Institutional capacities and collaboration with communities of disability service centres in Thailand from the perspective of ‘social model of disability’

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Akiko Yokoyama


The ‘Social Model of Disability’ first appeared in the United Kingdom and the United States of America and became popularamong persons with disabilities involved in the independent living movement worldwide. However, some critics argue that the ‘Social Model of Disability’ does not affect the actual lives of persons with disabilities, especially in developing countries where people have limited access to health, education, social welfare and other public services. This research aims to identify disabilities prevalent in developing countries. Thailand was selected as the target area of study as it recently introduced a country-wide administrative system called ‘Disability Service Centre’ to support persons with disabilities. The research methodology includes literature reviews and field interviews. Field interviews mainly focused on the opinions of persons with disabilities. This study consisted of three frameworks: 1) disabilities in regulations and institutions; 2) disabilities in people’s biases and attitudes in a community; and 3) disabilities of persons with disabilities or disabled people’s organisations. The major deficiencies found in regulations and institutions were budget, functions, organisational capacities and relationships among organisations. People’s biases and attitudes in the examined community included non-cooperation from families and neighbours, lack of understanding at the office and competition in the market. Persons with disabilities or supporting organisations lack of financial resources and administrative capacities. In conclusion, disabilities in society can be eased not only by the establishment of a system or service but also through advocacy and empowerment of disabled people’s organisations. The ‘Social Model of Disability’ can be applied to Thai society when combined with a rights-based approach. Regarding implications of the study, the creation of workspaces offers good opportunities for persons with disabilities and non-disabled persons to communicate with each other and understand the rights of persons with disabilities. Capacity development of DPOs is crucial for their participation in society and advocacy of the rights of persons with disabilities. However, this study was limited by the short period for which the sub-district disability service centres had operated in Thailand. Further studies will be required to examine social disabilities on a long-term basis.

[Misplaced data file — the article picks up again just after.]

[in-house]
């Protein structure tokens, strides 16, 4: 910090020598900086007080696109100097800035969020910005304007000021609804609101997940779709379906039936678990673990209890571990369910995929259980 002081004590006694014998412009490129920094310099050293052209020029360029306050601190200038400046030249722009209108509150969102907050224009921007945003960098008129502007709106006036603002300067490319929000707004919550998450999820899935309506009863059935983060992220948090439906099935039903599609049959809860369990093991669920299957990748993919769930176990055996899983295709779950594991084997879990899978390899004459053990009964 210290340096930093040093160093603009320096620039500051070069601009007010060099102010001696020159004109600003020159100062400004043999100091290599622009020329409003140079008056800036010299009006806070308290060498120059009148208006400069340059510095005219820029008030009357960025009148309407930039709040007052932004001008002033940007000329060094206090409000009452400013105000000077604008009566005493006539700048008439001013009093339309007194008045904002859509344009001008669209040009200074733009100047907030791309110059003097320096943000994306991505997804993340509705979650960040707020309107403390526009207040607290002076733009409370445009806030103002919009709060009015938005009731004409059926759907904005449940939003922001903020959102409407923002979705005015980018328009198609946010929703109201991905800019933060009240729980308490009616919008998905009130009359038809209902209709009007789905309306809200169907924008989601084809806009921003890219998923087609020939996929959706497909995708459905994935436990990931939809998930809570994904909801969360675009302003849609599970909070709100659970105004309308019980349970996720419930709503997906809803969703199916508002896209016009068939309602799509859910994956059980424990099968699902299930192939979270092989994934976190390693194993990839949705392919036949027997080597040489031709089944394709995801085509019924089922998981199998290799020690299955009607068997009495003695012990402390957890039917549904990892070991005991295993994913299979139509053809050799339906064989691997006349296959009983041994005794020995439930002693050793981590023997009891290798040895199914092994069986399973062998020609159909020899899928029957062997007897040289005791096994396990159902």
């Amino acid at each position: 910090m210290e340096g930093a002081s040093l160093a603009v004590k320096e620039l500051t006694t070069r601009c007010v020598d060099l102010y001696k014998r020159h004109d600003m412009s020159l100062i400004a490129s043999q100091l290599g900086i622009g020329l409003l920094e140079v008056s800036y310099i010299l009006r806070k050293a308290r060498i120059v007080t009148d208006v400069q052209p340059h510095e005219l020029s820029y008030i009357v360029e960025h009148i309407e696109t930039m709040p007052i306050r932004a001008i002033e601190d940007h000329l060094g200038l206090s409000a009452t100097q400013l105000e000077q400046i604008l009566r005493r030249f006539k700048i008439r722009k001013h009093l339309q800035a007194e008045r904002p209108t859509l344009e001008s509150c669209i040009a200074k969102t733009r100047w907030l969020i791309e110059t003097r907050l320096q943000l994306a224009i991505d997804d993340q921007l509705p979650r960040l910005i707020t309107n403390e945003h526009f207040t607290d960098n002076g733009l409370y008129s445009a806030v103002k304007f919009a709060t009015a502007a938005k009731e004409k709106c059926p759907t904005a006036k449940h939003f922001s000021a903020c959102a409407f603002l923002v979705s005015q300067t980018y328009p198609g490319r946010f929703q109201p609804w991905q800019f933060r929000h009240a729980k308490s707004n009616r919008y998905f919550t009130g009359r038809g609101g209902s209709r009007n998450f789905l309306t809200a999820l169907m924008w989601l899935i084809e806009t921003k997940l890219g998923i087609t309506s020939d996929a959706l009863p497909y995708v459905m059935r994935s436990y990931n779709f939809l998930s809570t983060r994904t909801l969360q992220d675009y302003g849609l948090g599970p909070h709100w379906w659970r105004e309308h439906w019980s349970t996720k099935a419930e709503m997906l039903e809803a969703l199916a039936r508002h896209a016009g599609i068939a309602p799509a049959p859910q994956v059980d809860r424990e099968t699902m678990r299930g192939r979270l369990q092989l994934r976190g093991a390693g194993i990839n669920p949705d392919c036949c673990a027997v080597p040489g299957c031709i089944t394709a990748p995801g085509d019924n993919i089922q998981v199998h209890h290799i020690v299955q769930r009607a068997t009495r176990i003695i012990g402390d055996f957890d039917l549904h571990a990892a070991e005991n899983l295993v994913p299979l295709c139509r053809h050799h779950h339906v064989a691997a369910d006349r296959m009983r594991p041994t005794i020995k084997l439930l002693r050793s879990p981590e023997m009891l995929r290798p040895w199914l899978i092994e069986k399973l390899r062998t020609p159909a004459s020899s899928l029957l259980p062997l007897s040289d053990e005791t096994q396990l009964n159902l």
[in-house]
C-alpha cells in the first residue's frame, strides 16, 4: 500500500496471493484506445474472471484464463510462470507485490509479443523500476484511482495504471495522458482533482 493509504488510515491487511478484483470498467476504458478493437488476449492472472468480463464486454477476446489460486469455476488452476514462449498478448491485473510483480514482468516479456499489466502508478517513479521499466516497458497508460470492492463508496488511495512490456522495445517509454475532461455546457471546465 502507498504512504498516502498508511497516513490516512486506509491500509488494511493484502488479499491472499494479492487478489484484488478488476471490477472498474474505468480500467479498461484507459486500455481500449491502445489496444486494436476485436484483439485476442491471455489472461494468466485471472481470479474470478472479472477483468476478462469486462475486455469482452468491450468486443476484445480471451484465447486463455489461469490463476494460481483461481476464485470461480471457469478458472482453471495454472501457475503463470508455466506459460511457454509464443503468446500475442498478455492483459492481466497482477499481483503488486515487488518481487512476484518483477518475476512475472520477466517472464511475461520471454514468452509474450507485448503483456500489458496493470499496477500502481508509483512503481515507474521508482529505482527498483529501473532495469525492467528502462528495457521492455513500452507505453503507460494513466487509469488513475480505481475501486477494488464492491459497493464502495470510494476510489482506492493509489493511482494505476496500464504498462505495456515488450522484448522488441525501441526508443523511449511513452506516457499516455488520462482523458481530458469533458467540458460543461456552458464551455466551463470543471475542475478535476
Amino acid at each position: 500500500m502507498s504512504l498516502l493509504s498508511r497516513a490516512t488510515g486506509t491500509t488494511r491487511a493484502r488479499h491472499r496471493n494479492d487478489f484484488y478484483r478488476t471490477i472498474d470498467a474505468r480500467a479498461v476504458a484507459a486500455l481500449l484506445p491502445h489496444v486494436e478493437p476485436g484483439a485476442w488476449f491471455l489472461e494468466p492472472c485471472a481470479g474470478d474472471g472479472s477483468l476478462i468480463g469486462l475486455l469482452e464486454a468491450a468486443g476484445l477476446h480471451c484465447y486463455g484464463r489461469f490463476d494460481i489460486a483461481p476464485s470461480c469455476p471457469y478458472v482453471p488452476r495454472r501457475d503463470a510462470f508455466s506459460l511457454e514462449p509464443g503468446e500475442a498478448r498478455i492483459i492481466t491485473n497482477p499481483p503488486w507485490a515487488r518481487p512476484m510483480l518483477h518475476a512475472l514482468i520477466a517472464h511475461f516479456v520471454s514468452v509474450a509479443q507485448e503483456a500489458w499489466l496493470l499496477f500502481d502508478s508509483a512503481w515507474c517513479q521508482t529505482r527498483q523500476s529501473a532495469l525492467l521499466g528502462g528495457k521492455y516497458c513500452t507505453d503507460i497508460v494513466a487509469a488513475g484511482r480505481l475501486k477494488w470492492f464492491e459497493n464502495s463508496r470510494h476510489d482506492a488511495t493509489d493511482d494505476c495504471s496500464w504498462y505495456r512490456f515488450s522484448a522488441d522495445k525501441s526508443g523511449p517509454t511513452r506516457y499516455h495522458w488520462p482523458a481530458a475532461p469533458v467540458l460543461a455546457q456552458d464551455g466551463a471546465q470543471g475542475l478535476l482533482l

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Yokoyama, A. (2021). Institutional capacities and collaboration with communities of disability service centres in Thailand from the perspective of ‘social model of disability’. Interdisciplinary Research Review, 16(4), 24–32. Retrieved from
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